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    CEO and cofounder
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Industry: Health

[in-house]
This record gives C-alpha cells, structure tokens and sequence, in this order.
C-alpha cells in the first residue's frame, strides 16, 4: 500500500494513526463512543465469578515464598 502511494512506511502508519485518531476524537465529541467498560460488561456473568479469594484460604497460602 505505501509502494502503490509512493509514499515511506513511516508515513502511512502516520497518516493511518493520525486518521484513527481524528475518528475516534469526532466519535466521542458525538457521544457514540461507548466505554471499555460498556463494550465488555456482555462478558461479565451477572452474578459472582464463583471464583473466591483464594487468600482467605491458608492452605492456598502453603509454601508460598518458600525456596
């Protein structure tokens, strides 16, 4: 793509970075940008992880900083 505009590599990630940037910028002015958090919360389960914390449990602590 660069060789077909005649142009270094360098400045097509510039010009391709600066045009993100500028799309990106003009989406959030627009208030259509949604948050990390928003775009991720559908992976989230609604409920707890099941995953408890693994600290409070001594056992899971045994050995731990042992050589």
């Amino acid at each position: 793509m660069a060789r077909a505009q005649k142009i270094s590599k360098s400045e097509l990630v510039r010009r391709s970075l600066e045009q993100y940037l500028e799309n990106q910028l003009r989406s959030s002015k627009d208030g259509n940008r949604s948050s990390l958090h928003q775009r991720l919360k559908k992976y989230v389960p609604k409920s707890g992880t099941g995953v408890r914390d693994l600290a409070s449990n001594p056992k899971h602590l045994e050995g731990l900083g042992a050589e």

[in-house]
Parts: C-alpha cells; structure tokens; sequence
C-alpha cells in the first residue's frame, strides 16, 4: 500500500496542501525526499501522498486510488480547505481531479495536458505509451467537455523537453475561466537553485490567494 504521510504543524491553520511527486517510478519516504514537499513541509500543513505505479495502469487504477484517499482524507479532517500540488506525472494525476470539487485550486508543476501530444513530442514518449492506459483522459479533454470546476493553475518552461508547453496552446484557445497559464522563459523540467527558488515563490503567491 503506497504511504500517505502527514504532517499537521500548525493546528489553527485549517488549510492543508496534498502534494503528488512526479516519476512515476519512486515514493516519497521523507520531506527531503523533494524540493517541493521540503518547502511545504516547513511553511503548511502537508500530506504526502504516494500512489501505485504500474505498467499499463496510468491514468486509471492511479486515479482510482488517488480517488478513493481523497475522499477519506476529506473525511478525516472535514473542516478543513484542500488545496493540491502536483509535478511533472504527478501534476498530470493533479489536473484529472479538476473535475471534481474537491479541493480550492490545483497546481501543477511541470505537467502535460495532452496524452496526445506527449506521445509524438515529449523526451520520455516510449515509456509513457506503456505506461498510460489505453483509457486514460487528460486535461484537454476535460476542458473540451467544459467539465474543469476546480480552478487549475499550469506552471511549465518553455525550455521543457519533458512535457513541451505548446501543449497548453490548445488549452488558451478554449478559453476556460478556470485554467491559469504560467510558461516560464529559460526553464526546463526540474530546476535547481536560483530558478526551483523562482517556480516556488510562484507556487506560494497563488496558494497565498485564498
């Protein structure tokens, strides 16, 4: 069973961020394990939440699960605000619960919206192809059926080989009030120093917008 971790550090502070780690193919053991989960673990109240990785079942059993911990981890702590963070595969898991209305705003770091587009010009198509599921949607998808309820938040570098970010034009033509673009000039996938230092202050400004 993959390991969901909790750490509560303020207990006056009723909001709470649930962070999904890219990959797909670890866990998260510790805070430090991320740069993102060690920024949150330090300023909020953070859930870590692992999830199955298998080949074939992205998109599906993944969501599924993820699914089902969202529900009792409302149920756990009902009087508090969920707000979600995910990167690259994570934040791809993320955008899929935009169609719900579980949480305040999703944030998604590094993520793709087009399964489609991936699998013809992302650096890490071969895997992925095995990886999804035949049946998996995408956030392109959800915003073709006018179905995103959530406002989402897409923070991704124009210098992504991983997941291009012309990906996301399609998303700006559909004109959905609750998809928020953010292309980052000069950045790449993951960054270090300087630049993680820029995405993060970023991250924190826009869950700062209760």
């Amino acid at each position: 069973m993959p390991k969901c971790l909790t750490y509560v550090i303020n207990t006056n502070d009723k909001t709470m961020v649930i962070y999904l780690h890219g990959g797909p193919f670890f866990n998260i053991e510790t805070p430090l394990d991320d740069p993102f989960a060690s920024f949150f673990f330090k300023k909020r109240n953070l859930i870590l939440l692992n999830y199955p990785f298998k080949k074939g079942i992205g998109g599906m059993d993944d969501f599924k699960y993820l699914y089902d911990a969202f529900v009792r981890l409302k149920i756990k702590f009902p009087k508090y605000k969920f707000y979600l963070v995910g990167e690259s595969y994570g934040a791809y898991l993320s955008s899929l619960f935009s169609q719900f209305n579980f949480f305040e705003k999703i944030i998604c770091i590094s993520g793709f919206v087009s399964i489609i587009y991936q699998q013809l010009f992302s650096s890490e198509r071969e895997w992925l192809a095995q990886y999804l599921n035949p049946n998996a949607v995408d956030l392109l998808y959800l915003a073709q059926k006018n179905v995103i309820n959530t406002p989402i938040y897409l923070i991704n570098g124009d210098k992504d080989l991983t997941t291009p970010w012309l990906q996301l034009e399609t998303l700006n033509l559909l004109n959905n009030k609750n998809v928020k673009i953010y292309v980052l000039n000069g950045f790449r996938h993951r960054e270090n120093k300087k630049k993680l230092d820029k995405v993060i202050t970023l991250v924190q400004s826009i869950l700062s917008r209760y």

Conversations about drone technology fall across a wide spectrum. The devices are both tools of lethal warfare and innocuous deliverers of consumer goods. But Rinaudo and his company, Zipline, are using them for a far more humanitarian goal: delivering essential medical products in some of the world’s poorest nations. Rinaudo told the audience at Fortune’s recent Brainstorm Health conference that Rwanda is now delivering 60% of its national blood supply outside of the capital city of Kigali via Zipline drones (the figure has since risen to about 70%)—and many of the beneficiaries are new mothers suffering from hemorrhage. What’s more, Zipline’s technology is precise enough to literally drop off medical supplies to individual plots with no need to land, take off, or generally traverse precipitous terrain. It’s a 21st-century solution to medicine’s “last mile” problem—i.e., actually getting the product to the people. Zipline recently raised $190 million at a reported $1.2 billion valuation. Rinaudo says the cash infusion will be used in part to help set up some 2,600 health care delivery hubs in Rwanda and Ghana by the end of the year.

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